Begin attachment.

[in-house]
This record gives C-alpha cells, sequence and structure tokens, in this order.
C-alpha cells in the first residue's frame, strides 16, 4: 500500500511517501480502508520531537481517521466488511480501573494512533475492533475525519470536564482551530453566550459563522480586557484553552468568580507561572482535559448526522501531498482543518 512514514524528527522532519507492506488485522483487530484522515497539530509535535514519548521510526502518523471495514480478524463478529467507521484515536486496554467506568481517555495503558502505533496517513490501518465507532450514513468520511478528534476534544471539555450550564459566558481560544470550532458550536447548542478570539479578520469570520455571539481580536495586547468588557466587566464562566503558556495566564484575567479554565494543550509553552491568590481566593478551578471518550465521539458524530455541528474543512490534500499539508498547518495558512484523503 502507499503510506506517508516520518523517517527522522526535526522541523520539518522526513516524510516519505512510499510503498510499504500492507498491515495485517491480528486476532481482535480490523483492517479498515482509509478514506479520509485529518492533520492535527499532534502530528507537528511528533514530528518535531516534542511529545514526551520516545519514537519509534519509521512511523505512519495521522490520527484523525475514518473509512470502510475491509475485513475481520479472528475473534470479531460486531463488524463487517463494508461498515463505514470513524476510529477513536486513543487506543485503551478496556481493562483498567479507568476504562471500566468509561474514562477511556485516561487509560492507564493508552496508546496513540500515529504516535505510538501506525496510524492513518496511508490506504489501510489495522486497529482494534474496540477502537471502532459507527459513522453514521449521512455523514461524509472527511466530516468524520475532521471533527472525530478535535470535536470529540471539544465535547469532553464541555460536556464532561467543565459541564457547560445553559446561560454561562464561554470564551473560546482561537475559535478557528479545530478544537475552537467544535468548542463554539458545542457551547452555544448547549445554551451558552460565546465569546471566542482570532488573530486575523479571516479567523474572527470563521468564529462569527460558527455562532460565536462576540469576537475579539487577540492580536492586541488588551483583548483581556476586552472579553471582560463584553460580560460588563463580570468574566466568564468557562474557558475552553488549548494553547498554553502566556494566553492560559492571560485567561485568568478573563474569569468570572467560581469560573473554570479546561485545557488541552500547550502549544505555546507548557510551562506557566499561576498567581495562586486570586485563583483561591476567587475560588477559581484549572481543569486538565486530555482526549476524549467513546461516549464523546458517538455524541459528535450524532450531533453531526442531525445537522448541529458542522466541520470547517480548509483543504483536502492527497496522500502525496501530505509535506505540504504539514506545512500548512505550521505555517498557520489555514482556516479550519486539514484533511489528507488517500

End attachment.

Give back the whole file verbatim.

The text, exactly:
[in-house]
This record gives C-alpha cells, sequence and structure tokens, in this order.
C-alpha cells in the first residue's frame, strides 16, 4: 500500500511517501480502508520531537481517521466488511480501573494512533475492533475525519470536564482551530453566550459563522480586557484553552468568580507561572482535559448526522501531498482543518 512514514524528527522532519507492506488485522483487530484522515497539530509535535514519548521510526502518523471495514480478524463478529467507521484515536486496554467506568481517555495503558502505533496517513490501518465507532450514513468520511478528534476534544471539555450550564459566558481560544470550532458550536447548542478570539479578520469570520455571539481580536495586547468588557466587566464562566503558556495566564484575567479554565494543550509553552491568590481566593478551578471518550465521539458524530455541528474543512490534500499539508498547518495558512484523503 502507499503510506506517508516520518523517517527522522526535526522541523520539518522526513516524510516519505512510499510503498510499504500492507498491515495485517491480528486476532481482535480490523483492517479498515482509509478514506479520509485529518492533520492535527499532534502530528507537528511528533514530528518535531516534542511529545514526551520516545519514537519509534519509521512511523505512519495521522490520527484523525475514518473509512470502510475491509475485513475481520479472528475473534470479531460486531463488524463487517463494508461498515463505514470513524476510529477513536486513543487506543485503551478496556481493562483498567479507568476504562471500566468509561474514562477511556485516561487509560492507564493508552496508546496513540500515529504516535505510538501506525496510524492513518496511508490506504489501510489495522486497529482494534474496540477502537471502532459507527459513522453514521449521512455523514461524509472527511466530516468524520475532521471533527472525530478535535470535536470529540471539544465535547469532553464541555460536556464532561467543565459541564457547560445553559446561560454561562464561554470564551473560546482561537475559535478557528479545530478544537475552537467544535468548542463554539458545542457551547452555544448547549445554551451558552460565546465569546471566542482570532488573530486575523479571516479567523474572527470563521468564529462569527460558527455562532460565536462576540469576537475579539487577540492580536492586541488588551483583548483581556476586552472579553471582560463584553460580560460588563463580570468574566466568564468557562474557558475552553488549548494553547498554553502566556494566553492560559492571560485567561485568568478573563474569569468570572467560581469560573473554570479546561485545557488541552500547550502549544505555546507548557510551562506557566499561576498567581495562586486570586485563583483561591476567587475560588477559581484549572481543569486538565486530555482526549476524549467513546461516549464523546458517538455524541459528535450524532450531533453531526442531525445537522448541529458542522466541520470547517480548509483543504483536502492527497496522500502525496501530505509535506505540504504539514506545512500548512505550521505555517498557520489555514482556516479550519486539514484533511489528507488517500